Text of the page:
2. What is LADA? LADA (Latent Autoimmune Diabetes in Adults), often called type 1.5 diabetes, has characteristics of both type 1 and type 2 diabetes.
  3. What is Type 3 diabetes? Type 3c, or Pancreatogenic diabetes, is a potential third type of diabetes that is a consequence of pancreatic disease.
  4. What is the Finnish study about diabetes? The Finnish study proposed that diabetes could be divided into five distinct clusters, each with different characteristics and risks of complications.
  5. What could be the impact of recognizing more types of diabetes? If more types are recognized, it could lead to personalized care that better addresses the underlying causes of the disease for individual patients.

As scientists and researchers develop a better understanding of diabetes, its forms, and how it impacts the body, it allows for more personalized treatment options. Individuals can find what works best for their specific type of diabetes and their body’s needs. The Diabetes Research Connection encourages and supports novel studies on type 1 diabetes to expand understanding and treatment approaches. Early career scientists receive up to $50,000 in funding for research projects. Click to learn more about current projects and provide support.

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See our approved research projects and campaigns.

Role of the integrated stress response in type 1 diabetes pathogenesis
In individuals with type 1 diabetes (T1D), the insulin-producing beta cells are spontaneously destroyed by their own immune system. The trigger that provokes the immune system to destroy the beta cells is unknown. However, accumulating evidence suggest that signals are perhaps first sent out by the stressed beta cells that eventually attracts the immune cells. Stressed cells adapt different stress mitigation systems as an adaptive response. However, when these adaptive responses go awry, it results in cell death. One of the stress response mechanisms, namely the integrated stress response (ISR) is activated under a variety of stressful stimuli to promote cell survival. However, when ISR is chronically activated, it can be damaging to the cells and can lead to cell death. The role of the ISR in the context of T1D is unknown. Therefore, in this DRC funded study, we propose to study the ISR in the beta cells to determine its role in propagating T1D.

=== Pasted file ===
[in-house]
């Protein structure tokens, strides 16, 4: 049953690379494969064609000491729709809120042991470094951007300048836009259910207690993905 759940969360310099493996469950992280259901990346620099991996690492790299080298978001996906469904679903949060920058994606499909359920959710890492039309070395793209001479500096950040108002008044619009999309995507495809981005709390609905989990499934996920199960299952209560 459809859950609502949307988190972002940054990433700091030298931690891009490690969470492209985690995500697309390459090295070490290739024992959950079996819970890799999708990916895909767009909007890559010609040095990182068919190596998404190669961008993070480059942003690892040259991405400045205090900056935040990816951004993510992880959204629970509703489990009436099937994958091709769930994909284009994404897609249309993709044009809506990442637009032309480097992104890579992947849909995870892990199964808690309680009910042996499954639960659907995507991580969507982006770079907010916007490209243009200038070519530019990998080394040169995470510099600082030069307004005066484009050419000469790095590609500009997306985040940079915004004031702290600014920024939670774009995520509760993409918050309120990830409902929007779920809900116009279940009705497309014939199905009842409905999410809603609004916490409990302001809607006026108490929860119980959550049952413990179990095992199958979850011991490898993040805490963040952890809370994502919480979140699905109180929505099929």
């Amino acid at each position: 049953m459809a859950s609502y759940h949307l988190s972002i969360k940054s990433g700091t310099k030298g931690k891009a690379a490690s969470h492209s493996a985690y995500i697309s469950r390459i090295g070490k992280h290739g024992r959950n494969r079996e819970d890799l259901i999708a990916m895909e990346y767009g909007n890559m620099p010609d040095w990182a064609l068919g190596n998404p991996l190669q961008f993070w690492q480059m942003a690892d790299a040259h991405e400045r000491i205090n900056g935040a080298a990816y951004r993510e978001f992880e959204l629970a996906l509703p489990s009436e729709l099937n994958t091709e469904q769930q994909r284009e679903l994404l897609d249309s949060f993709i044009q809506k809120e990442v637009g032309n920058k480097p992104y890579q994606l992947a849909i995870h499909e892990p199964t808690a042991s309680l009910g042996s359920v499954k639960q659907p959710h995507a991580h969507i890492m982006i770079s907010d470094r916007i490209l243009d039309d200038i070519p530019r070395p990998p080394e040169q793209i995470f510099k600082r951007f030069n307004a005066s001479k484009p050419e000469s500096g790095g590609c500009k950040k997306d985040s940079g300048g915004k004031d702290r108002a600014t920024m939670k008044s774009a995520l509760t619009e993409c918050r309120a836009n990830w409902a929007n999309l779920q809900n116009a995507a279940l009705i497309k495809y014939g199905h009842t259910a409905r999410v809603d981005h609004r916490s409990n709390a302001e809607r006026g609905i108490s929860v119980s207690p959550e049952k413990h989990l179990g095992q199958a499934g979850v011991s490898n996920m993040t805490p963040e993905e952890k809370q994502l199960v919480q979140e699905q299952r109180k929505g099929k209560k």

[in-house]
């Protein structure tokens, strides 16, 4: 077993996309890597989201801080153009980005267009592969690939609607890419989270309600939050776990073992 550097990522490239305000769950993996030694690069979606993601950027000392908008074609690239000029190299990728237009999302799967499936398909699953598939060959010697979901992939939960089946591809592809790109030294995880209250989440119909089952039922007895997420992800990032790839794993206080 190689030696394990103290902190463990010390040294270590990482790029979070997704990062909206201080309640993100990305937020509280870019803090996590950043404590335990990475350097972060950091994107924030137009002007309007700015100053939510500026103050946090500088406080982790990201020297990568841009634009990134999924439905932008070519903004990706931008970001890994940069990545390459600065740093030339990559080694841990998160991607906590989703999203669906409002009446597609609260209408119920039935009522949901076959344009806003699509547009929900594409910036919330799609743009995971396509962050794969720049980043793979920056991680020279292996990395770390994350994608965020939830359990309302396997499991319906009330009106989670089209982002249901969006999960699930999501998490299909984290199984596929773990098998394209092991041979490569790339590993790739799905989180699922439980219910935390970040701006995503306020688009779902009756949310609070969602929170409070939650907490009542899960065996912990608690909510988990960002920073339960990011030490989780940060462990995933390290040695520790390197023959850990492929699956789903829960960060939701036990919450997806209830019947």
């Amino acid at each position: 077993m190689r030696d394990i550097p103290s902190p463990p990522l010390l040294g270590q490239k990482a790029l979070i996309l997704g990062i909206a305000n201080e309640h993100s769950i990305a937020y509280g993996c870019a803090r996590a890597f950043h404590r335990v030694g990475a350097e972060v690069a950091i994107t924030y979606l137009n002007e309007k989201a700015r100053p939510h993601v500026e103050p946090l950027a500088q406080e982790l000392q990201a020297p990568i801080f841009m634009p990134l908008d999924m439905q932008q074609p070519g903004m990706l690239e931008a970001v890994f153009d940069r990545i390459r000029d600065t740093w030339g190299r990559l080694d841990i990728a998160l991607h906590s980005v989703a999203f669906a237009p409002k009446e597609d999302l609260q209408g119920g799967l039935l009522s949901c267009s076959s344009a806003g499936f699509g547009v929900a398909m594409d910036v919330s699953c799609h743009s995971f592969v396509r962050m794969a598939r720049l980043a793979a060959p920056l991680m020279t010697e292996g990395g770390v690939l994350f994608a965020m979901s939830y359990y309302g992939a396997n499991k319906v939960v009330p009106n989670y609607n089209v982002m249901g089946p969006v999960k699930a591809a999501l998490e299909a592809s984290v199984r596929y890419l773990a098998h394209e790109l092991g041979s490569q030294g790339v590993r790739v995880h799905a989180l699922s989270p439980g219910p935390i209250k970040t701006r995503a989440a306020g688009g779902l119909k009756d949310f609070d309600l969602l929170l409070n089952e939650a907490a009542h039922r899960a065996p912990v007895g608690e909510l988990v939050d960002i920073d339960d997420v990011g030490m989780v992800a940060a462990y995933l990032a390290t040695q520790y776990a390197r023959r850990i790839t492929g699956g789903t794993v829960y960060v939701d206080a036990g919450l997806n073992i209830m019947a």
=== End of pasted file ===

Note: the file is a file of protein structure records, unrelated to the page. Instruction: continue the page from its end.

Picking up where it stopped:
Wearable Skin Fluorescence Imaging Patch for the Detection of Blood Glucose Level on an Engineered Skin Platform
A Potential Second Cure for T1D by Re-Educating the Patient’s Immune System
L Ferreira
Validating the Hypothesis to Cure T1D by Eliminating the Rejection of Cells From Another Person by Farming Beta Cells From a Patient’s Own Stem Cells
Han Zhu
Taming a Particularly Lethal Category of Cells May Reduce/Eliminate the Onset of T1D
JRDwyer 2022 Lab 1
Can the Inhibition of One Specific Body Gene Prevent Type 1 Diabetes?
Is Cholesterol Exacerbating T1D by Reducing the Functionality and Regeneration Ability of Residual Beta Cells?
Regeneration Ability of Residual Beta Cells
A Call to Question… Is T1D Caused by Dysfunctionality of Two Pancreatic Cells (β and α)?
Xin Tong
Novel therapy initiative with potential path to preventing T1D by targeting TWO components of T1D development (autoimmune response and beta-cell survival)
flavia pecanha